Brain Science Inspired Life Support Research Center, UEC

Brain Science Inspired Life Support Research Center was established in May 2013 as an interdisciplinary research institute with the mission of helping people to live peacefully in an aged society. "The BLSC was set up based on UEC's philosophy of 'comprehensive communication sciences', says Shigeru Tanaka, Specially Appointed Professor Office of Comprehensive Communication Sciences Initiatives. "Our Center has specialists from a wide range research areas including brain science, informatics, robotics, and optics. Research staff include Yoichi Miyawaki, a tenure track associate professor who is conducting experiments on sensory information processing of the brain using functional MRI and EEG measurement systems."

A major goal of the BLSC is to devise 'innovative technologies' to assist the elderly with cognitive and physical difficulties by facilitating students from a diverse range of backgrounds with the appropriate interdisciplinary skills for the challenges ahead.

Highlights of programs at the BLSC
Fuel cells in the spotlight
Discussion on how to improve artificial hands created by a three-dimensional printer at Professor Yokoi's lab

The BLSC was established to nurturing experts capable of initiating interdisciplinary solutions to some daunting issues on health and welfare in an aged society. With this goal in mind, the 'hands on lecture course' is one of the flagship projects being pursued at the BLSC. "This course is aimed at nurturing human resources to tackle the issues of our superaged society to improve the quality of life," says Haruki Niwa, Specially Appointed Professor at the BLSC. "I am working with colleagues including another Specially Appointed Professor Yukio Yamada and Dr Soichiro Morishita on running this course for graduate school students. One of the most challenging experiments for students is solving of an inverse problem, in which students determine the position of a bioluminescent light source placed in a phantom, a model of animal body. The bioluminescent light is made by firefly luciferase and a rationally designed probes, which is my specialty."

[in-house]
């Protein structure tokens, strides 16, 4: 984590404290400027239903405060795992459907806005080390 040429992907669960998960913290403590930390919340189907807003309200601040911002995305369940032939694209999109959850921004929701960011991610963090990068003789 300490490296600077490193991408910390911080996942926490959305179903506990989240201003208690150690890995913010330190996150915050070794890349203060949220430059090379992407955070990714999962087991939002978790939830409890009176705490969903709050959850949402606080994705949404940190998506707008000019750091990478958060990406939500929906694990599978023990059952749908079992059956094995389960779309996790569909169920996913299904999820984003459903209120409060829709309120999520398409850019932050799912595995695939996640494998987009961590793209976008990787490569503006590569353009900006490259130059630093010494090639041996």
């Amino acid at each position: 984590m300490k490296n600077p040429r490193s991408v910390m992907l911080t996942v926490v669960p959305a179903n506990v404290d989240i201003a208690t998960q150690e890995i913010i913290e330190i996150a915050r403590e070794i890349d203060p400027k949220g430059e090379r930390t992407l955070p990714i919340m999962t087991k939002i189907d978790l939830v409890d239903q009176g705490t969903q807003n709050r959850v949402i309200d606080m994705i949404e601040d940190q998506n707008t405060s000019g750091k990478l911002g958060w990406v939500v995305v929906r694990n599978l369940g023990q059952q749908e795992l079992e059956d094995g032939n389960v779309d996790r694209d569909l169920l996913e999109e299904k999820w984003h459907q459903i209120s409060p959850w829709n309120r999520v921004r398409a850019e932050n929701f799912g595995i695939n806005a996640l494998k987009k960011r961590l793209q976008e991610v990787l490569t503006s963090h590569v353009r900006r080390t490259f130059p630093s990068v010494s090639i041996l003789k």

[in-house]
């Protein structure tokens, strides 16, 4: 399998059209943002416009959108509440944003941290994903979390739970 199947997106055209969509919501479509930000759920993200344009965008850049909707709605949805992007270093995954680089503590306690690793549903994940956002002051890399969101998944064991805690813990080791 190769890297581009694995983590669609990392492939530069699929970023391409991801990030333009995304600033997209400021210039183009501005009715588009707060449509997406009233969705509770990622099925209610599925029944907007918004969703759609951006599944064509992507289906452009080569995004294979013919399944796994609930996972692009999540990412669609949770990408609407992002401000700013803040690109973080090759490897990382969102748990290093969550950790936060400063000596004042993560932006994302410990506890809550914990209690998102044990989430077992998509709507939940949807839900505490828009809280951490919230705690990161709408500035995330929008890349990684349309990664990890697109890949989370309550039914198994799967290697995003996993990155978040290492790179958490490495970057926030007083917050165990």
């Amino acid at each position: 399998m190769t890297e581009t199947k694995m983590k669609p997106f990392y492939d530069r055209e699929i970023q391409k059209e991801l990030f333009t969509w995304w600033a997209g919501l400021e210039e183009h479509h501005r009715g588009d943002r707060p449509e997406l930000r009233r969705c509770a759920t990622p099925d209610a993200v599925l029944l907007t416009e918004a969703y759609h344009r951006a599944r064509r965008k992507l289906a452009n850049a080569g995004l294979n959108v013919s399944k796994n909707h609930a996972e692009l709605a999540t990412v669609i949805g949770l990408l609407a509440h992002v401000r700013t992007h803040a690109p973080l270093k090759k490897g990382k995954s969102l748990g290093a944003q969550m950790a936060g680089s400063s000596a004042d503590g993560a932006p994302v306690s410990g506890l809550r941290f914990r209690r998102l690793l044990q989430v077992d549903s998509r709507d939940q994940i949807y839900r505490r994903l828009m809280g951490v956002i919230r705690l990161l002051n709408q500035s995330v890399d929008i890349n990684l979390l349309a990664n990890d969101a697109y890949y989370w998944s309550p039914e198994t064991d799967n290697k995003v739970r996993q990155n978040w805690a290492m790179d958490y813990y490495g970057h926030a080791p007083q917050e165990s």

The students learn about the functions of human organs such as brain, ears and muscles with lectures and experiments designed by UEC specialists in optics (optical probes, optical imaging technology, and multidimensional image analysis to elucidate the plasticity, self-recovery, and regeneration of function by the brain); in-vivo brain functions (measurement of the response of individual cells under external stimuli, brain imaging related to motor functions, and brain machine interface (BMI) to control and monitor the brain; measurements of motor functions of the brain to develop technology to control and rehabilitate brain functions. This 'hands on course' is financed by MEXT as part of the New Human Resource Development Programs Supporting Super aged Societies with Brain Science Inspired Life Support Innovation (2012-2017).

Further information
  1. Brain Science Inspired Life Support Research Center:
  2. Shigeru Tanaka Lab:
  3. Yoichi Miyawaki Lab:
Brain Science
Bioluminescence imaging of subcutaneous tumor expressing firefly luciferase after injection of AkaLumine or D-luciferin (equal molar quantity). Akalumine (right) is more effective against imaging of deep site than D-luciferin (left). Photos by Takahiro Kuchimaru and Shinae Kizaka-Kondoh ( graduate school of Bioscience and Biotechnology, Tokyo Institute of Technology).